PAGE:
Arts Elements       andVisual Principles
ELEMENTS OF ART• Are the visual, tactile, spatial (and sometimes the sonic)  sensory qualities used when creating or talki...
LINE  • Line is a mark on a    surface that describes    a shape or outline. It    can create texture    and can be thick ...
Ellsworth Kelly. From series of plant drawings.
Jean Auguste Dominique Ingres.             Alberto Giacometti. Se lf-Po rtrra it. 1954Po rtra it o f M e . Ha y a rd a nd ...
Rembrandt. Sketches for Chris t He a ling the Sic k. 1647-49
SHAPE  • Shape is a 2D line    with no fo rm or    thickness.  • Shapes are flat and    either ‘geometric’ (eg.    a squar...
Richard Serra     Jo e
Richard Serra     Jo e
SPACE• .     • There are 2 types of          space, positive and          negative.        • Positive space is the        ...
SPACE  •   Depth is created by a visual      perspective used to give the illusion      of depth or distance on a flat sur...
TEXTURE                                • There are 2 types of                                  texture used to talk       ...
VISUAL TEXTURE                                        • Visual Texture is                                          the ill...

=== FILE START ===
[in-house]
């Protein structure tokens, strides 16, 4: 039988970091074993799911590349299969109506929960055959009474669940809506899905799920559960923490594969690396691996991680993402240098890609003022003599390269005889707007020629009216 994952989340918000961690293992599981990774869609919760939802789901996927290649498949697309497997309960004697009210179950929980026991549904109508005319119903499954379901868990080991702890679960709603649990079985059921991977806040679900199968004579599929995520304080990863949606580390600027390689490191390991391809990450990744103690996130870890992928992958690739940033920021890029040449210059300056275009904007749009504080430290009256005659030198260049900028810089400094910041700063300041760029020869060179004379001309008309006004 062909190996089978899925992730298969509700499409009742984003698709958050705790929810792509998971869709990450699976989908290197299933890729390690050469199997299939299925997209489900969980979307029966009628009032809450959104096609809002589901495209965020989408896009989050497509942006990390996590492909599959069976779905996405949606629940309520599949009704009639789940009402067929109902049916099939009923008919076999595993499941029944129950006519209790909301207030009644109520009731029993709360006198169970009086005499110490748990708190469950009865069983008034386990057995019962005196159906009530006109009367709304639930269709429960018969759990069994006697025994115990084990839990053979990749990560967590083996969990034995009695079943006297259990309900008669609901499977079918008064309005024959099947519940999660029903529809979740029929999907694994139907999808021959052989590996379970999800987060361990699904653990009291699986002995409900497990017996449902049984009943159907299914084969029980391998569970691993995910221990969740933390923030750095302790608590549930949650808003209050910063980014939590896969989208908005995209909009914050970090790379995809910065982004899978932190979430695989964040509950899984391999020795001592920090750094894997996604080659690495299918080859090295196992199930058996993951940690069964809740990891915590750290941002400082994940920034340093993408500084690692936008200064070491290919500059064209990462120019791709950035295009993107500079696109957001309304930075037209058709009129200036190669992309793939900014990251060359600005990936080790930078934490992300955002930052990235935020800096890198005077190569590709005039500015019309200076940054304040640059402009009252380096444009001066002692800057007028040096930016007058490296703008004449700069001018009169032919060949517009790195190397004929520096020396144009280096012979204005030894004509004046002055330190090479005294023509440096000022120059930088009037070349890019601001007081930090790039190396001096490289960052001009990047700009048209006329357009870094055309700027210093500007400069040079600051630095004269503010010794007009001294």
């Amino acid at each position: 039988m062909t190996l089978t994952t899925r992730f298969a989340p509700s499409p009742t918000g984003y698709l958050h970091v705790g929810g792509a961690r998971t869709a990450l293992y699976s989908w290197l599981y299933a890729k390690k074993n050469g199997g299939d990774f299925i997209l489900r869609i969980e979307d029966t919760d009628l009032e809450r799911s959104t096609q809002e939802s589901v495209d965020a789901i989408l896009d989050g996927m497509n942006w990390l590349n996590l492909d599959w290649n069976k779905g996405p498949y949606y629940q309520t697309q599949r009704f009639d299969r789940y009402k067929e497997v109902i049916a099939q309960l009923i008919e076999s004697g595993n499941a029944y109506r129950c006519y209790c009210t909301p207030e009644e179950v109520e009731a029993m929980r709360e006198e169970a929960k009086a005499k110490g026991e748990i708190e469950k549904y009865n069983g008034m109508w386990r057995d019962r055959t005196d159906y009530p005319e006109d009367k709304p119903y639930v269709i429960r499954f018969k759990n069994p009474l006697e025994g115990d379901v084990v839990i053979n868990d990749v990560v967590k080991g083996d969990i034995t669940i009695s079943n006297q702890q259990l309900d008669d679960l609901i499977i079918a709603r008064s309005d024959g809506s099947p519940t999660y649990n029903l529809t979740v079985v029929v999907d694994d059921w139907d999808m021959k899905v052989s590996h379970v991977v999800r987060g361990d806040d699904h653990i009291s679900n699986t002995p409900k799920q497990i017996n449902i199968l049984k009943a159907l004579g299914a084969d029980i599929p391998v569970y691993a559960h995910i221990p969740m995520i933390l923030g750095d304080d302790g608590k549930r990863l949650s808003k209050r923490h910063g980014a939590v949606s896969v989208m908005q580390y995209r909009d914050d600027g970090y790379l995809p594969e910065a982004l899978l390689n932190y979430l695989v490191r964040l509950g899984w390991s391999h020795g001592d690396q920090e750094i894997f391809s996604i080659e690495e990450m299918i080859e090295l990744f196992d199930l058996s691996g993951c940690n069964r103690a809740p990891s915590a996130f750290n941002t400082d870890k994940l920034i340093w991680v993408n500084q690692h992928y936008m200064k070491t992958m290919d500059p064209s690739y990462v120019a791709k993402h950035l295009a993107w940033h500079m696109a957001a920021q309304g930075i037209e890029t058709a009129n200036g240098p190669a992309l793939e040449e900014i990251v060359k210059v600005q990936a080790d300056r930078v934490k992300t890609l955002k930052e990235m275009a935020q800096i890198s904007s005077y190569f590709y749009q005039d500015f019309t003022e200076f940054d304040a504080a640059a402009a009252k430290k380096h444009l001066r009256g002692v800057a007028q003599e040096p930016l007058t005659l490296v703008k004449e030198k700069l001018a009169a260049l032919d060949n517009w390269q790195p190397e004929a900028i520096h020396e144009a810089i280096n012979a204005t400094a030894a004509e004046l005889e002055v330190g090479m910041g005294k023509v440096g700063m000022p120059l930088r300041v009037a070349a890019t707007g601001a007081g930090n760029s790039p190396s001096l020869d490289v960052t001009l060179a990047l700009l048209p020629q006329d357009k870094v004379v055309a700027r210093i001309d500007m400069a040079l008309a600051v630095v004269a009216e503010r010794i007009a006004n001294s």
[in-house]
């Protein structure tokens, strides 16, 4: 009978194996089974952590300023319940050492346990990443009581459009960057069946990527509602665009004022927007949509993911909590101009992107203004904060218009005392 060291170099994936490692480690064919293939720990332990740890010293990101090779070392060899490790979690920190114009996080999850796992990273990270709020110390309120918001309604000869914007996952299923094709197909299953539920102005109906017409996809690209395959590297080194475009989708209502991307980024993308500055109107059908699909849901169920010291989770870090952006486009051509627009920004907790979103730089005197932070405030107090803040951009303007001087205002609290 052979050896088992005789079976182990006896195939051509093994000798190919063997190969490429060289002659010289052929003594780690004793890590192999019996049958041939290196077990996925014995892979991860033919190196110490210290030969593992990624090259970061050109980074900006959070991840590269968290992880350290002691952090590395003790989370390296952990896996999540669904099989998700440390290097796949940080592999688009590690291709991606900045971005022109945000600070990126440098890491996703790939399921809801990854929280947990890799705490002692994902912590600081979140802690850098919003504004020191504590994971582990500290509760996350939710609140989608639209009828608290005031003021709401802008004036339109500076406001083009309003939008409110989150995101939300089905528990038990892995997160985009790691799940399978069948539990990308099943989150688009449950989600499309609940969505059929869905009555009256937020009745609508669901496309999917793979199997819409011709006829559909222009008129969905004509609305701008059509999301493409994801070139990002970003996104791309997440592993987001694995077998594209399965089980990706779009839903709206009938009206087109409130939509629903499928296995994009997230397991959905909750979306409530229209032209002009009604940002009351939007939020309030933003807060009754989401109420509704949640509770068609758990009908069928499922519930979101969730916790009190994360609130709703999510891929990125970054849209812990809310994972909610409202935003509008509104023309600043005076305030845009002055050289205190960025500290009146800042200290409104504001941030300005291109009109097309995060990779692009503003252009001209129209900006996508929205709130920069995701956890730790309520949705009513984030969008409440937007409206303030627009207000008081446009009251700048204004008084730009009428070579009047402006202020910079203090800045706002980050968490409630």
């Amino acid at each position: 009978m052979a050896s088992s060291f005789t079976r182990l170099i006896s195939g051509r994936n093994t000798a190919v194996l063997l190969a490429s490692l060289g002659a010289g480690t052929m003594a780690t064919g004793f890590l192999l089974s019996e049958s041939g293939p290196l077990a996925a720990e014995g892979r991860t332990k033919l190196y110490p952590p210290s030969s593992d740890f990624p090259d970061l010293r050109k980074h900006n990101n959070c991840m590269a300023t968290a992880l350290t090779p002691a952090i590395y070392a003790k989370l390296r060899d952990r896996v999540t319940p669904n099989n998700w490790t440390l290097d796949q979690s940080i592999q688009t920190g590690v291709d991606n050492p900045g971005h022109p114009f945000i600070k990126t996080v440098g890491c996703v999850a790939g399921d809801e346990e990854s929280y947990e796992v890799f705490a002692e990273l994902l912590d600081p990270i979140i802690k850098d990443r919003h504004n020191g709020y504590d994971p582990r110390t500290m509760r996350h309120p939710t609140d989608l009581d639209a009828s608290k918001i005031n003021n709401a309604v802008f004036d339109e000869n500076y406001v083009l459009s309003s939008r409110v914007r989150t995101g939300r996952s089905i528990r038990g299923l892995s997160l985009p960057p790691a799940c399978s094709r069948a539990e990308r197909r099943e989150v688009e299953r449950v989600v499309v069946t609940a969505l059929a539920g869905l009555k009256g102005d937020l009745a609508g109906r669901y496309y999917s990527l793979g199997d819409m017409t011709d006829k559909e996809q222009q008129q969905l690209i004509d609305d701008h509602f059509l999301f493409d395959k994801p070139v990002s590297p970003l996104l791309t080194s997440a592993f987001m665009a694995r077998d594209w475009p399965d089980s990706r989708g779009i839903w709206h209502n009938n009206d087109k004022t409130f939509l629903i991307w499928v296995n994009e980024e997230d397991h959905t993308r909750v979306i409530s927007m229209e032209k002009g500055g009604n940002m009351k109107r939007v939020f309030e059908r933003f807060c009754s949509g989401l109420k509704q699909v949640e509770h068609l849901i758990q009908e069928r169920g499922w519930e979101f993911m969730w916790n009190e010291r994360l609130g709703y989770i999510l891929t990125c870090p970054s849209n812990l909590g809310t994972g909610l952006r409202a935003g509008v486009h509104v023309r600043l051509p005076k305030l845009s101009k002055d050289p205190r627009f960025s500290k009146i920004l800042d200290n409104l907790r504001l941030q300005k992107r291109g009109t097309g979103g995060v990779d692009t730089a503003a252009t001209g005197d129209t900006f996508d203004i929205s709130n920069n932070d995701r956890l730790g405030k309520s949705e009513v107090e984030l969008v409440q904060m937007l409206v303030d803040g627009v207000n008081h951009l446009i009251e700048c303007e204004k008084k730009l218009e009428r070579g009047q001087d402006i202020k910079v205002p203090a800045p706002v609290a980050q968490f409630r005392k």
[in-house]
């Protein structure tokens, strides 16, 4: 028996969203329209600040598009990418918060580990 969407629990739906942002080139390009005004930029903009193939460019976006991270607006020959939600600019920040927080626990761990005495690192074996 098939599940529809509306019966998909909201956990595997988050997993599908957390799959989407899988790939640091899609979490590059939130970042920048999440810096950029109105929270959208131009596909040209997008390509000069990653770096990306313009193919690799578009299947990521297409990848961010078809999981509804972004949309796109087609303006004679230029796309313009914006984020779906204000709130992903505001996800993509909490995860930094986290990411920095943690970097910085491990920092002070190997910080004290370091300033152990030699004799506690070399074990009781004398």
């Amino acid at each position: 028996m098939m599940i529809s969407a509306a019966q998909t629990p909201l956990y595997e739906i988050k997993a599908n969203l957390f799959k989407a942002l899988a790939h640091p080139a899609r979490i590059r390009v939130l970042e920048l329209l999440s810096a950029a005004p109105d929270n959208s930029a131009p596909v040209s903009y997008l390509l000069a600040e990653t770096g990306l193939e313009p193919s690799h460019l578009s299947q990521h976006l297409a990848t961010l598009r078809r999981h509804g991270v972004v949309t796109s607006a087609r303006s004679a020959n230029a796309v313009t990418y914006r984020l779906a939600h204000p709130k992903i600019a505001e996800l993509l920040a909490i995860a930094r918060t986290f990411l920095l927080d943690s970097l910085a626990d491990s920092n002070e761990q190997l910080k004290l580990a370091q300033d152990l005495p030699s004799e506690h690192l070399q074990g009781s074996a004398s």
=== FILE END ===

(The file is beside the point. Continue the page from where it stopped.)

TACTILE TEXURE                                Tactile texture is                                the roughness or          ...
COLOR• Refers to specific hues (pure colors without tint  or shade, which are created by adding white or  black pigments r...
CHROMA/INTENSITY      Chrom is             a     about how    vivid colorsare perceived.    Essentially,it’s a measure    ...
CHROMA/INTENSITYThe brightness or dullness of a color isreferred to as the color’s intensity.A pure color is high intensit...
VALUEValue (sometimes called ‘tone’) is concerned with the LIGHTNESS and DARKNESS of a color and is achieved by adding whi...
Irving Penn
Artemesia GentileschiJud ith De c a p ita ting Ho lo fe rne s                              c. 1620
Michelangelo Drawing
Caravaggio. Sup p e r a t Em m a us . 1601.
FORM  • Form is a 3D object    having volume and    thickness.  • The illusion of form    (volume and    thickness) can be...
MOVEMENT    • Refers to a visual      sense of motion used      to establish the flow      of the composition      from on...
COMPOSITION     •   The arrangement/placement of         arts elements according to visual         principles. Examples of...
PRINCIPLES OF ARTThe ways that art elements are used,arranged, or organized to createartworks.Arts principles are also ref...
BALANCE   • Refers to the way in     which visual weight is     distributed throughout the     art piece. A composition   ...
Rose Window. Cathedral of St. John the Divine
Christo. Running Fe nc e         Dra wing . 1973
Edvard Munch
Richard      Diebenkorn.O c e a n Pa rk N .                 o                29.              1970